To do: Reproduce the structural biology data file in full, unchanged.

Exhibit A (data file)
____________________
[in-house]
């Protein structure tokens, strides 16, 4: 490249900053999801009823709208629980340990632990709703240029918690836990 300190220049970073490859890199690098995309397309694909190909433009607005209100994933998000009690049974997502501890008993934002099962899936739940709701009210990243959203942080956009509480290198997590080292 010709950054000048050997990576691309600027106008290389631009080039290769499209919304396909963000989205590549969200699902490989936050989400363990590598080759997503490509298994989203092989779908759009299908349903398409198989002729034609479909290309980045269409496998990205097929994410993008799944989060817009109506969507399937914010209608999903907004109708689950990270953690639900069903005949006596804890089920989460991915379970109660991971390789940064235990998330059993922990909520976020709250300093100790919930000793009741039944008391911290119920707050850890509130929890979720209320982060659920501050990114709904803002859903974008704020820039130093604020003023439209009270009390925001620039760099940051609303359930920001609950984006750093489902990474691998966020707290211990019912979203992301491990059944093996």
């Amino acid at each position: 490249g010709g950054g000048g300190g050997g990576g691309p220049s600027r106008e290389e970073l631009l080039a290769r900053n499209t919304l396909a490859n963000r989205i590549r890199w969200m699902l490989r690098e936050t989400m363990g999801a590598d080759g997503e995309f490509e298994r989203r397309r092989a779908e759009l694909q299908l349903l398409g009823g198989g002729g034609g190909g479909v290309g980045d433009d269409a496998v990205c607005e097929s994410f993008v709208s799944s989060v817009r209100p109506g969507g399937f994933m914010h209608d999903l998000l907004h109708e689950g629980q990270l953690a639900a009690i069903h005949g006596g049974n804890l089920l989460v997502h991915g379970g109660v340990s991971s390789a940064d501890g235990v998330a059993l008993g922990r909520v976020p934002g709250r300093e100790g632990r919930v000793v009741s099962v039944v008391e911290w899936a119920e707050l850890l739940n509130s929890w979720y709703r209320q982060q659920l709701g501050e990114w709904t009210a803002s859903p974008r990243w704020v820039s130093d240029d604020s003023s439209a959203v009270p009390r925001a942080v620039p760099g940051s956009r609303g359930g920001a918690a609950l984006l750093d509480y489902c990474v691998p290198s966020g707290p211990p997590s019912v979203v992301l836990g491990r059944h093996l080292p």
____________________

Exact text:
[in-house]
């Protein structure tokens, strides 16, 4: 490249900053999801009823709208629980340990632990709703240029918690836990 300190220049970073490859890199690098995309397309694909190909433009607005209100994933998000009690049974997502501890008993934002099962899936739940709701009210990243959203942080956009509480290198997590080292 010709950054000048050997990576691309600027106008290389631009080039290769499209919304396909963000989205590549969200699902490989936050989400363990590598080759997503490509298994989203092989779908759009299908349903398409198989002729034609479909290309980045269409496998990205097929994410993008799944989060817009109506969507399937914010209608999903907004109708689950990270953690639900069903005949006596804890089920989460991915379970109660991971390789940064235990998330059993922990909520976020709250300093100790919930000793009741039944008391911290119920707050850890509130929890979720209320982060659920501050990114709904803002859903974008704020820039130093604020003023439209009270009390925001620039760099940051609303359930920001609950984006750093489902990474691998966020707290211990019912979203992301491990059944093996």
């Amino acid at each position: 490249g010709g950054g000048g300190g050997g990576g691309p220049s600027r106008e290389e970073l631009l080039a290769r900053n499209t919304l396909a490859n963000r989205i590549r890199w969200m699902l490989r690098e936050t989400m363990g999801a590598d080759g997503e995309f490509e298994r989203r397309r092989a779908e759009l694909q299908l349903l398409g009823g198989g002729g034609g190909g479909v290309g980045d433009d269409a496998v990205c607005e097929s994410f993008v709208s799944s989060v817009r209100p109506g969507g399937f994933m914010h209608d999903l998000l907004h109708e689950g629980q990270l953690a639900a009690i069903h005949g006596g049974n804890l089920l989460v997502h991915g379970g109660v340990s991971s390789a940064d501890g235990v998330a059993l008993g922990r909520v976020p934002g709250r300093e100790g632990r919930v000793v009741s099962v039944v008391e911290w899936a119920e707050l850890l739940n509130s929890w979720y709703r209320q982060q659920l709701g501050e990114w709904t009210a803002s859903p974008r990243w704020v820039s130093d240029d604020s003023s439209a959203v009270p009390r925001a942080v620039p760099g940051s956009r609303g359930g920001a918690a609950l984006l750093d509480y489902c990474v691998p290198s966020g707290p211990p997590s019912v979203v992301l836990g491990r059944h093996l080292p």